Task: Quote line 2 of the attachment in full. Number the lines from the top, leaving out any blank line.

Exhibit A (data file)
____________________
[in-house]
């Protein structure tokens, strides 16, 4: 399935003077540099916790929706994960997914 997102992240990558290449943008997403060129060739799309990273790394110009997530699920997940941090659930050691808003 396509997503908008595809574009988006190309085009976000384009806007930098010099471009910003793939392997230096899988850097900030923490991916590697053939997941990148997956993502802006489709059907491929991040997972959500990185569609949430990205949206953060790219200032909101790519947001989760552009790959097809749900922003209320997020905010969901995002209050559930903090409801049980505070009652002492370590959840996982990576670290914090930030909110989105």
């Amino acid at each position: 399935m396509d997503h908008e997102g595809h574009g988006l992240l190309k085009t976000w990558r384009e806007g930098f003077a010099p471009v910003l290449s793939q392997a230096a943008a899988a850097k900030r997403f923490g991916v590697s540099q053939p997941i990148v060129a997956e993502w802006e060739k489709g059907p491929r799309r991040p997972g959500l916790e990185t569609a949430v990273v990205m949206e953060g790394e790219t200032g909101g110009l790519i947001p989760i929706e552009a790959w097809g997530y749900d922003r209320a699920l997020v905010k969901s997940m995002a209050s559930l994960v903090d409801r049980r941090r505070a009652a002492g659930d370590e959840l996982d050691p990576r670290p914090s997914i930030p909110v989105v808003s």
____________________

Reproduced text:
């Protein structure tokens, strides 16, 4: 399935003077540099916790929706994960997914 997102992240990558290449943008997403060129060739799309990273790394110009997530699920997940941090659930050691808003 396509997503908008595809574009988006190309085009976000384009806007930098010099471009910003793939392997230096899988850097900030923490991916590697053939997941990148997956993502802006489709059907491929991040997972959500990185569609949430990205949206953060790219200032909101790519947001989760552009790959097809749900922003209320997020905010969901995002209050559930903090409801049980505070009652002492370590959840996982990576670290914090930030909110989105």